This is a great way to avoid having your shop floor staff be asked the same questions over and over about specific products or services.
Directional audio speakers act as the output for a wide range of broadcasting devices. This means you can customize output when certain actions are taken – like picking up a certain item from the shelf – opening up a wide range of possibilities.
One well-known example of this is Amazon's Go system, where customers log into the Amazon app when entering the store, and simply walk out with their purchases. The system identifies the items in their basket with a mix of image recognition and physical sensors then charges their account.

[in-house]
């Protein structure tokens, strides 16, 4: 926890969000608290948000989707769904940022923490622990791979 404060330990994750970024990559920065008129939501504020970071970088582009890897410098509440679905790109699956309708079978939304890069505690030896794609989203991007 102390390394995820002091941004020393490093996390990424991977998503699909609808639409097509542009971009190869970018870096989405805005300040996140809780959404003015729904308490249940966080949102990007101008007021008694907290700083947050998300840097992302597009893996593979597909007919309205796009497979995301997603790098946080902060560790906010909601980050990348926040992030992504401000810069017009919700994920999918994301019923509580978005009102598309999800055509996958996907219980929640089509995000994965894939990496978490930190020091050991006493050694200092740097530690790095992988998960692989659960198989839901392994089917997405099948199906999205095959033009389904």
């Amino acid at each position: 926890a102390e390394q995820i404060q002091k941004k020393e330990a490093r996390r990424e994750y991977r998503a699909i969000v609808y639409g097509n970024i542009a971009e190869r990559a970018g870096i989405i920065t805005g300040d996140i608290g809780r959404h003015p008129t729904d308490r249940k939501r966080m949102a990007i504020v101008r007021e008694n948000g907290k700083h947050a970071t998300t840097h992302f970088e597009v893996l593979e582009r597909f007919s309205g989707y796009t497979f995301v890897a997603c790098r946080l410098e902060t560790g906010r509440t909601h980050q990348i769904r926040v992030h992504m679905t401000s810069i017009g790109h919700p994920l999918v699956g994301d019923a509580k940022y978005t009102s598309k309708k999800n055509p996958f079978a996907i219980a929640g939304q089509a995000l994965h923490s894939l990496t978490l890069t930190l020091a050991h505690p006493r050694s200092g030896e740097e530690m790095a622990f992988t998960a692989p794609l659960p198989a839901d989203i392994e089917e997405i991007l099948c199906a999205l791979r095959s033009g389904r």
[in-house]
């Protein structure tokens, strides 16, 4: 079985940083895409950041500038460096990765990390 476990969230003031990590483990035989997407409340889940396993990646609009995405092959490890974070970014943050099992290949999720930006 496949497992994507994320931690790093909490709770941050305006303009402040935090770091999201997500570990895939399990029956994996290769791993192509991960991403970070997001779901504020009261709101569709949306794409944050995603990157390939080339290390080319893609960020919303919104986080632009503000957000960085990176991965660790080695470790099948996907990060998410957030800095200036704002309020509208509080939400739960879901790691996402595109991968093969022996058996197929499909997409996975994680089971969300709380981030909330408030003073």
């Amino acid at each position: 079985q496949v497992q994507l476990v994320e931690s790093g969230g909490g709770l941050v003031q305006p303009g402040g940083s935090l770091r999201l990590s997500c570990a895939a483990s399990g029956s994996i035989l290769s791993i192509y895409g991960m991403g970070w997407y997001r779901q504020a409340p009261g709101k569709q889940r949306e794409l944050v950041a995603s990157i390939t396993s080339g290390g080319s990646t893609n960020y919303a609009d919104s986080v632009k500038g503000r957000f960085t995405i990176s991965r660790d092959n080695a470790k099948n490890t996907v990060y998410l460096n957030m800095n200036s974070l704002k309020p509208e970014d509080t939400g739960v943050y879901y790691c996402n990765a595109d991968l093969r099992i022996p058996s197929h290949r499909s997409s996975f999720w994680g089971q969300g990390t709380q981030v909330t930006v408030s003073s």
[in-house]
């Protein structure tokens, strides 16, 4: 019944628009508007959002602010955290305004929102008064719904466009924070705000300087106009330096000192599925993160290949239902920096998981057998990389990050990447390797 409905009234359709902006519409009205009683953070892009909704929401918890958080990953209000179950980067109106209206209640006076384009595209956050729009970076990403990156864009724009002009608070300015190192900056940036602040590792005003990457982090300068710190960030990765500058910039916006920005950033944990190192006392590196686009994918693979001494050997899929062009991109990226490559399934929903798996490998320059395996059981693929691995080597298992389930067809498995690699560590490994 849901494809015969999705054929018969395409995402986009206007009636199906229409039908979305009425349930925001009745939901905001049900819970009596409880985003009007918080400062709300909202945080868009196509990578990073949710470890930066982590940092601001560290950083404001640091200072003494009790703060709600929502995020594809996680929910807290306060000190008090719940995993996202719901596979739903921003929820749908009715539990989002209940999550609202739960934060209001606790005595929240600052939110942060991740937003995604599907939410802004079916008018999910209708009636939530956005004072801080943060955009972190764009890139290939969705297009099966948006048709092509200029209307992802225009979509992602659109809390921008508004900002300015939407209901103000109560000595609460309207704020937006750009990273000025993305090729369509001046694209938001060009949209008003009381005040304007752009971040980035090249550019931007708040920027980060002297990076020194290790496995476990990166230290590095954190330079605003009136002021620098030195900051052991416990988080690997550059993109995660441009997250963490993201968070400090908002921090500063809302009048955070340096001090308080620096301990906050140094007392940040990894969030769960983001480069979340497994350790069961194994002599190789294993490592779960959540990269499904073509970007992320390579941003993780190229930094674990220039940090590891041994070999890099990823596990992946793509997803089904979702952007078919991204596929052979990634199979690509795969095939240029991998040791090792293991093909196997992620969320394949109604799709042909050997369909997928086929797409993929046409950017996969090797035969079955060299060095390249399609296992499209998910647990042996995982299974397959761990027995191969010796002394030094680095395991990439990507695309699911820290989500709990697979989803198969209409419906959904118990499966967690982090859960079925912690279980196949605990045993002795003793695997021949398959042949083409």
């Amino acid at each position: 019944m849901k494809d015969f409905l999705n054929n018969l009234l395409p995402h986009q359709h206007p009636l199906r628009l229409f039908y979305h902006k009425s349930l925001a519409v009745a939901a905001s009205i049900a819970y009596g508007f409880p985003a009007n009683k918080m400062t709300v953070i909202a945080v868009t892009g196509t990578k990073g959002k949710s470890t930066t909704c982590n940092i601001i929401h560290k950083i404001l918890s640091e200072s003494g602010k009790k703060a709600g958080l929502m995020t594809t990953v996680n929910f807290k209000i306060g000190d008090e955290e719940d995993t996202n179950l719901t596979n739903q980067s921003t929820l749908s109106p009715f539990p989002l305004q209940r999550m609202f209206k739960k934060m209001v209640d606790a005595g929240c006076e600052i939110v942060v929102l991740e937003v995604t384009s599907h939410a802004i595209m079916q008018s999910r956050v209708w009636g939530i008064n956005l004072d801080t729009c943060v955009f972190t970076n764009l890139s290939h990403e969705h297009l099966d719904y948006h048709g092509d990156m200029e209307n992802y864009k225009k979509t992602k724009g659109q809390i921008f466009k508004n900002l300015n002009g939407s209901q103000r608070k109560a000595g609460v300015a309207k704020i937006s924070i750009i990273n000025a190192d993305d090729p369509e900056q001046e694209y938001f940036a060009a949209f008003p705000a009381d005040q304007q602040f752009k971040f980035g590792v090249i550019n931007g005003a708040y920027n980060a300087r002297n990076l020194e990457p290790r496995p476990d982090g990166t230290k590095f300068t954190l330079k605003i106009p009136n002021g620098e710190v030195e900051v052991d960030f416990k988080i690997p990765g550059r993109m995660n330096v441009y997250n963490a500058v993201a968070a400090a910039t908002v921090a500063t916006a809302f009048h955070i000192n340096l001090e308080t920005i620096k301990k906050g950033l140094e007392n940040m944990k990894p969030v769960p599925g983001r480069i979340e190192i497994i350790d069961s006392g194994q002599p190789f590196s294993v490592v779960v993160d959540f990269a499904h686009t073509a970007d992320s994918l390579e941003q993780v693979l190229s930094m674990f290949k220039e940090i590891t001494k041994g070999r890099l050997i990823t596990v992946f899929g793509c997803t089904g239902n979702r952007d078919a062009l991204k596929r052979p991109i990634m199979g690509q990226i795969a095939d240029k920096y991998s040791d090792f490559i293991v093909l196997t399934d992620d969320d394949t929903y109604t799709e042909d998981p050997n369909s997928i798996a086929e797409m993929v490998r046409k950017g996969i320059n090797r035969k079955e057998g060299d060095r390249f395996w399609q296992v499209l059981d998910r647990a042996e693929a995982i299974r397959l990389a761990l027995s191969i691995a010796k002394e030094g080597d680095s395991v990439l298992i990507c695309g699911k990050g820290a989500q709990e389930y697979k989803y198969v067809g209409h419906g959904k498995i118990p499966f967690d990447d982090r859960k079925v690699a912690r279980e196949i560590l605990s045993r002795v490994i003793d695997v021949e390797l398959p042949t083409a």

This is a complex system, of course, but there are much simpler ways of approaching this. You could use a small proximity sensor, or a motion detector, to identify when a customer puts their hand near the item, which could then trigger relevant directional sound.
You could also integrate the speakers with RFID chips, identifying particular items the customer is interacting with. These are tiny chips that can be embedded in the labels of items (helping with inventory management) so they're barely noticeable when being handled.
You could even create setups that interact with mobile devices (using bluetooth or NFC) and play a beam of sound to the listening area, offering incentives to sign up for your brand's app, for example. There are many creative possibilities that could really delight your customers; the only limit is your imagination.
When a customer walks into the 'beam' of sound coming from a directional speaker, it isn't always obvious where the sound is coming from. This usually means they'll be curious about its source and look around to find out. And so their gaze will eventually fall on whatever you're displaying and you'll have their full attention.